Peoples' choice - What do they want?

Talk with other teachers, exchange tips, participate in polls regarding a teaching studio business

Postby Dr. John Zeigler - PEP Ed » Wed Aug 01, 2007 10:32 am

Many beginning students, upon entering a studio, come in with specific requests, in addition to simply learning to play piano. Some will want to learn to play a keyboard, perform a specific piece of music, learn by means of a certain method they've heard about, avoid (or participate in) public performance, and a host of others. I thought it might be interesting to talk about the requests beginning students (or their parents) make when they start lessons. What attracts them to lessons and/or your studio. What "turns them off"? Are there any trends in these requests? Which are most common in your studio. Any strange or funny ones?
All religions, arts and sciences are branches of the same tree. All these aspirations are directed toward ennobling man's life, lifting it from the sphere of mere physical existence and leading the individual towards freedom. - Albert Einstein
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Postby Stretto » Thu Aug 02, 2007 1:38 pm

The main request I receive from parents is that they just want piano lessons to be fun so their child will stay interested. The word "fun" and "staying interested" seem to be equated together. While I am a firm believer in trying to make lessons fun, I'm afraid that people might bank too much on the thinking that fun lessons will mean their child will stay interested and if their child loses interest then lessons must not be fun. I'm not sure fun lessons always equal a child staying interested. I try to make lessons fun. (I've had 3 students who told me they thought I should be stricter! All 3 quit because their parents said they "lost interest".) I think students have fun at my lessons and I could have the best lessons in the world in the area of fun, but students still lose interest. I feel it's when students don't practice enough at home (practice isn't always fun), so they aren't pleased with their playing ability and lose interest. I'm not sure "fun" lessons can be equated with motivating students to practice hard. What do others of you think on this?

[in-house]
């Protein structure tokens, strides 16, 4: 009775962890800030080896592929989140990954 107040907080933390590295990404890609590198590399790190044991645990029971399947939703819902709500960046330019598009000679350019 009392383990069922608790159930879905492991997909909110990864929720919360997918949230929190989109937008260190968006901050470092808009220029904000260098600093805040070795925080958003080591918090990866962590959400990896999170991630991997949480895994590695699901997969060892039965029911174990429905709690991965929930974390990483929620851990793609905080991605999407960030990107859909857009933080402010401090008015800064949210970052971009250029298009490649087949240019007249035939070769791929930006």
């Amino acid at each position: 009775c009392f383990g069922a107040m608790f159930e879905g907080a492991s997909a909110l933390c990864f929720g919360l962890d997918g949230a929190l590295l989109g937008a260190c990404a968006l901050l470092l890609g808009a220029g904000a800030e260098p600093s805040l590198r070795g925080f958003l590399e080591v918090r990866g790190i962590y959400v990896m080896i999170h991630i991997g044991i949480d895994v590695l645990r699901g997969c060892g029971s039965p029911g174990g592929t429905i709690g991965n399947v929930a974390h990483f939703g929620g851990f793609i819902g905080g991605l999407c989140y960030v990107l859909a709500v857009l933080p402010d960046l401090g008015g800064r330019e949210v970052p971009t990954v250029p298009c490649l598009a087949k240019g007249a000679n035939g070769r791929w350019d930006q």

As far as what attracts people to want to sign up for lesson with me or base their choice on is primarily that they are acquainted with one of my other students who they have heard and are impressed with how well they can play, they would like their child to be able to play as well. I had one student whose best friend takes from another teacher and the friend's mom wondered why her child who has been taking lessons longer isn't playing as well as my student. I'm afraid, however, wrong conclusions can be drawn from this sort of thinking - "that student plays well, so my child will be able to play well with the same teacher". This doesn't necessarily go hand in hand. It is those more "few and far" between students who are very diligent, independent, hard workers that practice regularly without being asked who people tend to equate with "they can play well, so they must have a good teacher". While there is some degree of truth to that, these types of diligent students could practically teach themselves. (I read a statistic once I don't know if true -sorry I forgot the source -that only about 14% of students in music are "independent" workers.) Another student might come expecting to be "that good" but not be as diligent in their practice, whine when parents remind them to practice, or have more activities outside of piano and less time for practice, etc. that leads them to not progress and be able to play as well as that student that impressed them to sign up with me in the beginning. While choice of teacher is important, how well a student can play I feel is more dependent on how hard they are willing to work at it. I'm concerned if parents bank all their expectations on their child being able to play well because "so and so" that takes lessons from me plays really well. It has much more to do with the fact that "so and so" practices like gangbusters.




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Postby Dr. John Zeigler - PEP Ed » Fri Aug 03, 2007 8:06 am

One of the common ones here, and, perhaps, elsewhere is an expressed desire to learn to play only "music for church." This seems to include hymns mostly, rather than the huge classical repertoire of sacred music. Some will simply go someplace else if you tell them that they must learn some theory and technique before they take on something like the great Reformation anthem, "Ein feste Burg ist unser Gott" (A Mighty Fortress is Our God).
All religions, arts and sciences are branches of the same tree. All these aspirations are directed toward ennobling man's life, lifting it from the sphere of mere physical existence and leading the individual towards freedom. - Albert Einstein